Chicken is a wonderful creature to raise. It is not picky when it comes to their feed, they can eat many veggies, seeds, fruits, some small animals, and some food products.
But the laying stage is when extra nutrients are needed, and layers pellets are designed for that goal, but can chickens of different ages enjoy layers pellets? Can cockerels eat layers pellets? You should not feed them layers pellets.
What are layers pellets?
layers pellets are pelletized poultry feed that is designed for laying hens. They usually have a high amount of calcium for laying hens since it is needed for egg production.
layers pellets normally contain wheat, maize, salt, sunflower seeds, and oats. You can also find many other ingredients like linseed, grass meal, seaweed, yeast, marigold flower, and more.
Related: Can chickens eat cooked chickens?
Can cockerels eat layers pellets?
Layers pellets should not be fed to cockerels or any chickens that are smaller than 18 weeks old since the excessive amount of calcium is not good for chickens that are not laying eggs.
Calcium helps with bone health and development. At the right amount, calcium can help prevent osteoporosis in chickens.
Calcium is also important for the development of eggshells. A lack of calcium can result in brittle eggshells.
It also helps with hormone secretion, muscle function, nerve transmission, and vascular function as well.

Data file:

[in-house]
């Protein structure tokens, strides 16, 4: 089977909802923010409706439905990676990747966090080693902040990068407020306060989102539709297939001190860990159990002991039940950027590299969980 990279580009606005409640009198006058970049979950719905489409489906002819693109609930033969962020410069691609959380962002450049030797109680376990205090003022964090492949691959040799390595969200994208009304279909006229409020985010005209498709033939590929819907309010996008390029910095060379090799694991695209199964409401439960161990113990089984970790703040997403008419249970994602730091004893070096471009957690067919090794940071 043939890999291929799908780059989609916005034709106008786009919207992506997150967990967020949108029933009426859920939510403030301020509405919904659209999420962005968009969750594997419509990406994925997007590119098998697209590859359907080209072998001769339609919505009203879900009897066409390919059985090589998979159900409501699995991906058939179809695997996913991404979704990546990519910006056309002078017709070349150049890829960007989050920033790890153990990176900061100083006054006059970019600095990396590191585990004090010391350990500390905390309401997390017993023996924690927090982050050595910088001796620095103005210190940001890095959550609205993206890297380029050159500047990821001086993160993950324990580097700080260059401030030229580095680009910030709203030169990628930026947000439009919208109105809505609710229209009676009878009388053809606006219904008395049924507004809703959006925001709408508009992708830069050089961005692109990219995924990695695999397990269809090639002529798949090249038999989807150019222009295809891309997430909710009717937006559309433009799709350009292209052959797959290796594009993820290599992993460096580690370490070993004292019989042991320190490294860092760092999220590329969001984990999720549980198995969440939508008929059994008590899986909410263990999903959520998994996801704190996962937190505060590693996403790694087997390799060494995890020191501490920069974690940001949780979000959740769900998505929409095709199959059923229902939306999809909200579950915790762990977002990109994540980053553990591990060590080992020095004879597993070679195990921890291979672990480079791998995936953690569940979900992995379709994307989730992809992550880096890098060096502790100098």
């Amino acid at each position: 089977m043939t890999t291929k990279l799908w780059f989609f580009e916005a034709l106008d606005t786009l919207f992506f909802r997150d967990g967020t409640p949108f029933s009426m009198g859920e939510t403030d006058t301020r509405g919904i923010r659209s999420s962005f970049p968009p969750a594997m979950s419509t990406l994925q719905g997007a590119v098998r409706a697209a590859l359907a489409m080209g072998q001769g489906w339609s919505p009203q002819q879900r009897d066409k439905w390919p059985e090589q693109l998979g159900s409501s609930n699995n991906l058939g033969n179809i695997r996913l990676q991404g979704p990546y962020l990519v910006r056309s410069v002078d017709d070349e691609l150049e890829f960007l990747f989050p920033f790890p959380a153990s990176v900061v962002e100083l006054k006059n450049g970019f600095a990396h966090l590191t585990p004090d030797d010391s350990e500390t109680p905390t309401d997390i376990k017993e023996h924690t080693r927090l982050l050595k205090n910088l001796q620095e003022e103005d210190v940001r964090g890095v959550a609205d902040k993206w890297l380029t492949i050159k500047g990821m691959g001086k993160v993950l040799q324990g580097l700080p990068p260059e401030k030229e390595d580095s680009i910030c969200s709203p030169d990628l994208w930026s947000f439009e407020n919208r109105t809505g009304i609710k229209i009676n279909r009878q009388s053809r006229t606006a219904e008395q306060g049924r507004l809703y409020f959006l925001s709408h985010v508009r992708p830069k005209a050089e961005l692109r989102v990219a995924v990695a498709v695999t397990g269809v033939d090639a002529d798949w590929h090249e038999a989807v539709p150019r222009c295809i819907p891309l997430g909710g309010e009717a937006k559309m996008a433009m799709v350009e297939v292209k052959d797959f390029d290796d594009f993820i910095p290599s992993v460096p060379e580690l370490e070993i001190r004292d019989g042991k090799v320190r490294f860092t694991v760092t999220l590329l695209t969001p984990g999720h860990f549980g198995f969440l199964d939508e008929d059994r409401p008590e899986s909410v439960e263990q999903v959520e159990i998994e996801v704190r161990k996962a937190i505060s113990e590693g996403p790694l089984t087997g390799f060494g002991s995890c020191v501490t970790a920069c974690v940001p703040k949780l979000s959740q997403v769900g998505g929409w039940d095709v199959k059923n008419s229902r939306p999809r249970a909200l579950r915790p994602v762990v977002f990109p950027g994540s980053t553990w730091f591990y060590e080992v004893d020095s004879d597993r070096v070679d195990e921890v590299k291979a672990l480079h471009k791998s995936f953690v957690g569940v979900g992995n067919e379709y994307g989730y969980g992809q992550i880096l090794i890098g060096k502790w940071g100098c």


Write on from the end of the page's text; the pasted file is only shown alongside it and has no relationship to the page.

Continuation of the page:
However, layers pellets should not be fed to cockerels or any chickens that are smaller than 18 weeks old since the excessive amount of calcium is not good for chickens that are not laying eggs.
Also, layers pellets are not nutritious enough for baby chickens. Baby chickens need a wide range of nutrients to grow up. And layers pellets are not ideal since it is excessive in calcium but lacking in many other nutrients.
The recommended amount of calcium for young chickens that are below 18 weeks old is 1% calcium, and layers pellets are nearly 4 times more than that amount.
Why too much calcium is bad for chickens
When feeding too much calcium to cockerels or pullets, the excess calcium will be excreted by the kidneys as uric acid. The uric acid can easily build up crystals inside the kidneys.
These crystals will block the tubules of the kidneys, which can lead to death. It could happen a few months later when the metabolic demands and the stress of laying eggs started.
It can also happen if the chickens come in contact with diseases that affect the kidney like infectious Bronchitis.
Too much calcium may tie up phosphorus, resulting in a lack of phosphorus. You can also expect the chickens to have rickets (soft or rubbery bones) just like when there is a lack of calcium.
Mixing is still concerning
If the diet comes with 2.5% or more calcium for young chickens can cause nephrosis, visceral gout. The ureters leading from the kidneys can have calcium urate deposits. Ultimately, it can lead to death.
If a mix including layers pellets (layers feed) and some other scraps are used in a chick’s diet, it may reduce the serious effect of kidney damages from the excessive calcium.